Why are Republicans Wrong about Everything?

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mtnyoung

Trad climber
Twain Harte, California
Dec 13, 2012 - 05:04pm PT
Q: Are Republicans right about anything?

Which ones?

Some are right about a lot of things. But we saw how far John Huntsman was able to get in the Republican primaries....

No intelligent/reasonable Repub could possible get past the party "base" in a primary. They'll have to deal with this or continue to be losers.
dirtbag

climber
Dec 13, 2012 - 05:08pm PT
Huntsman has no clout and is completely ostracized.
mtnyoung

Trad climber
Twain Harte, California
Dec 13, 2012 - 05:36pm PT
Huntsman has no clout and is completely ostracized.

Yep, that's what I said (it just took me more words to get there).
Dr. F.

Ice climber
SoCal
Topic Author's Reply - Dec 13, 2012 - 07:17pm PT
America's greatest threat is the Republican Party
The only thing that stands in the way of the Republicans from making America into a Fascist Theocracy is our Government

That is why they are at war with America, so they can extract the riches out, and make the American middle class into a class slave labor to the Corporations
The Warbler

climber
the edge of America
Dec 13, 2012 - 07:18pm PT
Reality, facts and common sense have been ostracized from the republigoon party along with him
rottingjohnny

Sport climber
mammoth lakes ca
Dec 13, 2012 - 07:25pm PT
Fry , Warbler , dirtbag , philo...I raise my celebration ale to you fine men...RJ
dirtbag

climber
Dec 13, 2012 - 07:32pm PT
Thank you RJ: and likewise, I toast and salute you.
Dr. F.

Ice climber
SoCal
Topic Author's Reply - Dec 13, 2012 - 07:36pm PT
Now after everything we have gained, the Republicans want to take it away.

They want;
More poverty, less jobs
higher eligibility age for Medicare and SS
to pay less taxes
to gut environmental regulations,
gut the social safety net
gut labor protections
more military spending
more wars, more intervention in the ME
more prisoners, more suicides, more racial conflict...

They want a race to bottom, all for short term gain, power and cash

WWJS??

They think they are right, but they are just despicable hypocrites
Dr. F.

Ice climber
SoCal
Topic Author's Reply - Dec 13, 2012 - 07:37pm PT
I toast you all as well
and Norton, and apogee

rottingjohnny

Sport climber
mammoth lakes ca
Dec 13, 2012 - 07:40pm PT
And Jingus....!
The Warbler

climber
the edge of America
Dec 13, 2012 - 08:03pm PT
It's an honor, a privilege, and damn good fun to slander the GOP with y'all, rj.


I feel like Jon Stewart - the material never quits coming from the con squad.
The Warbler

climber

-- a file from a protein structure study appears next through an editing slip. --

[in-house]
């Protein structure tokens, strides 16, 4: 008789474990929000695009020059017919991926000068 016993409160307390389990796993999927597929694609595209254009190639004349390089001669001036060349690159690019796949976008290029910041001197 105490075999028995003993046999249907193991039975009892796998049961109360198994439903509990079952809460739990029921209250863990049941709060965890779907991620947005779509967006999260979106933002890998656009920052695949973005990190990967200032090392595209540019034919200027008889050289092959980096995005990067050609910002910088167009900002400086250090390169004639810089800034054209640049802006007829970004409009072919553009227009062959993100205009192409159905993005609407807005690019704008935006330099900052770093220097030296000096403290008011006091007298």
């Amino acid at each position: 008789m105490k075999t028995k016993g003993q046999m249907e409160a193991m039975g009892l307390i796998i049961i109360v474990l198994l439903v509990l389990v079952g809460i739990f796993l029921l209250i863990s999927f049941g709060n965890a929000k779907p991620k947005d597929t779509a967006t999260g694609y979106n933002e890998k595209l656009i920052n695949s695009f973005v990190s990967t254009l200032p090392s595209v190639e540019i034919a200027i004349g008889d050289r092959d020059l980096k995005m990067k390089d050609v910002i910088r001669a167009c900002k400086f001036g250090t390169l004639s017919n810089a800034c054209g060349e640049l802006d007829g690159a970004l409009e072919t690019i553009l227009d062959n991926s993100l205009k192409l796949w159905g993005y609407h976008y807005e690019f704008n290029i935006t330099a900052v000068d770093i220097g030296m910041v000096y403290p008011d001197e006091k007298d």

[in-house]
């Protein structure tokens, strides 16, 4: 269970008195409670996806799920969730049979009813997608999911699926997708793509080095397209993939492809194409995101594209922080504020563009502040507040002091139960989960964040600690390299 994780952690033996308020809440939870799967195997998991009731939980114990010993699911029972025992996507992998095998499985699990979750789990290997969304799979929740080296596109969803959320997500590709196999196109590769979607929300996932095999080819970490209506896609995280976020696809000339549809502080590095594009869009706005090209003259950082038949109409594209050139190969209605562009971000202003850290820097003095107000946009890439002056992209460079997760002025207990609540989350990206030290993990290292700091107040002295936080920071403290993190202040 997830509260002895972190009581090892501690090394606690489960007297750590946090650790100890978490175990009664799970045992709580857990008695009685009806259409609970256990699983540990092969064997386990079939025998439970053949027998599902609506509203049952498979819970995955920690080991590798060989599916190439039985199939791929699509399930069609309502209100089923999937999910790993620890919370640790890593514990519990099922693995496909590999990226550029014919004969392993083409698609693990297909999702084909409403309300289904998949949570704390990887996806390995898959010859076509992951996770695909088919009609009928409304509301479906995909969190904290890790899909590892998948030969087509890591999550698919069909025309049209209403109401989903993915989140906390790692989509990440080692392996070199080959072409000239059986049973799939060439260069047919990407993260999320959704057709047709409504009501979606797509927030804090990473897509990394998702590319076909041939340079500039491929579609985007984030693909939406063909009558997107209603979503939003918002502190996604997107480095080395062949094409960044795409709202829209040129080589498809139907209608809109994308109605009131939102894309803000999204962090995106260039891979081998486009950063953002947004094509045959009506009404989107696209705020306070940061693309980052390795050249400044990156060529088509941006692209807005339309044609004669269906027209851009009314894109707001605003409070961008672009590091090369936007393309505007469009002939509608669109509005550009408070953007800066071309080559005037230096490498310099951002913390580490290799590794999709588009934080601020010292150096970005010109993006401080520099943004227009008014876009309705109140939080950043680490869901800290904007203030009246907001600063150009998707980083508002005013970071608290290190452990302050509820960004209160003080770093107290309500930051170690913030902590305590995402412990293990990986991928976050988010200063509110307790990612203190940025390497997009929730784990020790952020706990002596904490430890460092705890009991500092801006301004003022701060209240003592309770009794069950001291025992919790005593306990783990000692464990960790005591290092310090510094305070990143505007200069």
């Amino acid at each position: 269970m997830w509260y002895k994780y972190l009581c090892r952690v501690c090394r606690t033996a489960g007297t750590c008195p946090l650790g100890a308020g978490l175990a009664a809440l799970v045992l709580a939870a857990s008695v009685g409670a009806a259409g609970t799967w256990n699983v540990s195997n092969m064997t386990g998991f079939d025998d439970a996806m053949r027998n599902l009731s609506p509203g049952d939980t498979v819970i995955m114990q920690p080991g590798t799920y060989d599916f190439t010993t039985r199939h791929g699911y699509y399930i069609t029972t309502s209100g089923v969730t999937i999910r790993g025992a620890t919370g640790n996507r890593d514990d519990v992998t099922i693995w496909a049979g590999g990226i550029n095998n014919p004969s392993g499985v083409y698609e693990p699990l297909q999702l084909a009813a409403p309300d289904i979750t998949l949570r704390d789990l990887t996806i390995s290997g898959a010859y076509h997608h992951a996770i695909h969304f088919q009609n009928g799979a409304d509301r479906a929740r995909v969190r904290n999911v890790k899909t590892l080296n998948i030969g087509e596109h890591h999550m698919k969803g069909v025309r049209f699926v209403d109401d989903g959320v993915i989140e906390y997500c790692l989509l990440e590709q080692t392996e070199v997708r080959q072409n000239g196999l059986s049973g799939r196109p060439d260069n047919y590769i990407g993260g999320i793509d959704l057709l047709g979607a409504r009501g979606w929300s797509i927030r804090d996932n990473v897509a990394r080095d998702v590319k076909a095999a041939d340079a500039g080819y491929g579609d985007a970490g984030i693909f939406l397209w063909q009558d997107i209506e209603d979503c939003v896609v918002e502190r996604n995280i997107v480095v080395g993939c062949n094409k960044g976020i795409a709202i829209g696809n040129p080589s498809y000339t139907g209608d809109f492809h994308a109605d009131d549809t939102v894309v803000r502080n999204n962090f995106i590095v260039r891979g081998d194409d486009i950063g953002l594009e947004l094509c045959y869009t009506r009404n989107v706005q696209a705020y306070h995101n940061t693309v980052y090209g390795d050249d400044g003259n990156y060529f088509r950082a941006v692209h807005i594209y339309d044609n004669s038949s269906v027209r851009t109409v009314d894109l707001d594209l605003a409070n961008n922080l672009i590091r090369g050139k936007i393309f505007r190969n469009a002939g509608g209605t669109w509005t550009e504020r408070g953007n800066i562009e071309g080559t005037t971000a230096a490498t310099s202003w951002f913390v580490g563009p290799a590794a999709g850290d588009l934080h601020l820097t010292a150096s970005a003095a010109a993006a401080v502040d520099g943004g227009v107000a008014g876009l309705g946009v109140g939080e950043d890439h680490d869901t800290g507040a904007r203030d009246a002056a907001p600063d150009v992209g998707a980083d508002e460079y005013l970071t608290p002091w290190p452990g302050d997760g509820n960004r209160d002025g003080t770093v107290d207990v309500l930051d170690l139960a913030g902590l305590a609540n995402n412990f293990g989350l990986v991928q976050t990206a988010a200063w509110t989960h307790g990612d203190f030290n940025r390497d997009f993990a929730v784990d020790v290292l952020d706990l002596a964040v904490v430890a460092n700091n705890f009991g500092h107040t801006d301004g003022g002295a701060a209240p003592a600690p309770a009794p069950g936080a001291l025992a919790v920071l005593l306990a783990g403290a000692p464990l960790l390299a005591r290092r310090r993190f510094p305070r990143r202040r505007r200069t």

the edge of America
Dec 13, 2012 - 08:28pm PT
The G.O.P.’s Existential Crisis
By PAUL KRUGMAN

It’s important to make this point, because I keep seeing articles about the “fiscal cliff” that do, in fact, describe it — often in the headline — as a debt crisis. But it isn’t. The U.S. government is having no trouble borrowing to cover its deficit. In fact, its borrowing costs are near historic lows. And even the confrontation over the debt ceiling that looms a few months from now if we do somehow manage to avoid going over the fiscal cliff isn’t really about debt.

No, what we’re having is a political crisis, born of the fact that one of our two great political parties has reached the end of a 30-year road. The modern Republican Party’s grand, radical agenda lies in ruins — but the party doesn’t know how to deal with that failure, and it retains enough power to do immense damage as it strikes out in frustration.

Before I talk about that reality, a word about the current state of budget “negotiations.”

Why the scare quotes? Because these aren’t normal negotiations in which each side presents specific proposals, and horse-trading proceeds until the two sides converge. By all accounts, Republicans have, so far, offered almost no specifics. They claim that they’re willing to raise $800 billion in revenue by closing loopholes, but they refuse to specify which loopholes they would close; they are demanding large cuts in spending, but the specific cuts they have been willing to lay out wouldn’t come close to delivering the savings they demand.

It’s a very peculiar situation. In effect, Republicans are saying to President Obama, “Come up with something that will make us happy.” He is, understandably, not willing to play that game. And so the talks are stuck.

Why won’t the Republicans get specific? Because they don’t know how. The truth is that, when it comes to spending, they’ve been faking it all along — not just in this election, but for decades. Which brings me to the nature of the current G.O.P. crisis.